In different implementation variants of the anchoring device (1), the abutment end of the body (10) includes at least one stop element (11) that mates with at least one surface of the cage (2A, 2B) or of the prosthesis (2C) that the device (1) secures. In a complementary manner, in different implementation variants of the cage (2A, 2B) or of the prosthesis (2C), at the level of the peripheral surface of the wall (25), the slot (20) includes at least one stop element surface (21) that mates with at least one stop element (11) of the anchoring device (1). In one method of implementation, particularly visible in FIGS. 1A and 1D, the stop element (11) includes a projecting lug on at least one face of the anchoring device (1). In the example shown, this stop element consists simply of a lug orientated toward the interior of the circle of which the arc described by the body (10) forms part, but the lug may adopt different orientations. The cage (2A, 2B) or the prosthesis (2C) may then simply include, below the slot (20), a contact surface for this stop element (11). The stop element surface (21) of the cage (2A, 2B) or of the prosthesis (2C) may then include a peripheral surface of the wall (25) or of the plate (51, 52) to accommodate this projecting lug on at least one face of the body (10) of the anchoring device (1). In another method of implementation that is particularly visible in FIGS. 1B and 1C, the stop element (11) includes two projecting lugs on the sides of the body (10). These two lugs may consist of two latches click-fitted in the slot. In this method of implementation, the stop element surface (21) of the cage (2A, 2B) or of the prosthesis (2C) may include, for example, two recesses (21) located on either side of the slot (20) to accommodate two projecting lugs on the sides of the body (10) of the anchoring device (1). These two recesses may, for example, have a shape and dimensions to suit the click-fitting of the lugs of the anchoring device (1). In addition, as may be seen particularly in FIGS. 11A and 11C, the periphery of the plates form an opening at the level of the slot for the insertion of the device and the edge located between this opening and the periphery of the plate forms a sort of rod onto which the stop element (11) of the anchoring device (1) may fit. Thus, the stop element (11) of the device (1) may consist of a curved portion that click-fits on the edge of the plate. Thus, the device (1) may be removable (in many methods of implementation) and may be implanted in the vertebrae and fitted onto the plates of the prosthesis after the implantation of the latter between the vertebrae. This method of implementation allows adjustment, where appropriate, of the position of the prosthesis between the vertebrae before definitive securing.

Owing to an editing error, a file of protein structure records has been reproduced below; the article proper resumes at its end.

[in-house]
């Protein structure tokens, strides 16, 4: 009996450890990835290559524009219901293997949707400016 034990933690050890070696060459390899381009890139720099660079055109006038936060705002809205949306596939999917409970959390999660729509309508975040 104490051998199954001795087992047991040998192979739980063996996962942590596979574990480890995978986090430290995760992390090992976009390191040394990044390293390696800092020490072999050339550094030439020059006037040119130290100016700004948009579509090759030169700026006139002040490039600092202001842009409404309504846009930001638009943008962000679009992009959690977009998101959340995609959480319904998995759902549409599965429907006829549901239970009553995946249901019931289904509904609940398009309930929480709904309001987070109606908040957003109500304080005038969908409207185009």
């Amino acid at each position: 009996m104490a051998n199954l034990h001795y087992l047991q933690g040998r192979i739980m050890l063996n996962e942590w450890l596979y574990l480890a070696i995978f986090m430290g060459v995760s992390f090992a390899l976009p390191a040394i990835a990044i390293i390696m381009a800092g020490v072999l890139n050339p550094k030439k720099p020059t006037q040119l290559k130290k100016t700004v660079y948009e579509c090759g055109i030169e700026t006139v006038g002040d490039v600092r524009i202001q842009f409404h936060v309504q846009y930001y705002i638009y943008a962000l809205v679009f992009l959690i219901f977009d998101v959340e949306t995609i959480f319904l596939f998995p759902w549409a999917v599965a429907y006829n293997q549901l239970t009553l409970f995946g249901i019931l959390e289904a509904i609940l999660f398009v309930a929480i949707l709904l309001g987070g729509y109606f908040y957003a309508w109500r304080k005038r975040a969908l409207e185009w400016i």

In certain methods of implementation of the invention, the body (10) includes, on at least one of its sides, one or more flexible lugs (14) orientated toward the abutment end and forming a stop element to oppose the withdrawal of the anchoring device (1). As may be seen particularly in FIGS. 1A and 1B, this flexible lug (14) may be present on the two lateral sides of the body (10), but it may naturally be located on a single face of the body, such as the top or bottom face, for example. This (or these) flexible lug(s) (14) are used to secure the anchoring device (1) in relation to the cage (2A, 2B) or the prosthesis (2C), by means of their orientation in the direction of the abutment end. When the device (1) is inserted into the slot (20), the lugs (14) fold up because of their flexibility, thus allowing the passage of the device (1) in the slot even if the width of the body (10) is substantially the same as the length of the slot (20), as mentioned previously, as a result, for example, of the recesses in the body (10) provided for the folding over of these lugs (14) or by means of the shape of the body (10) in relation to the slot (20). The position of these flexible lugs (14) on the body (10) may also be arranged so that they emerge at the other side of the slot (20), along the bottom or top surface of the wall (25) of the cage (2A, 2B) or at the bottom or top surface of the plate (51, 52) of the prosthesis (2C). In this method of implementation, at the bottom or top surface of the wall (25), the slot (20) may include at least one stop element surface that mates with these lugs. On the other hand, the position of these flexible lugs (14) on the body (10) may also be arranged so that they do not emerge from the slot (20), which may then have at least one recess allowing the lugs (14) to unfold and oppose the withdrawal of the anchoring device (1).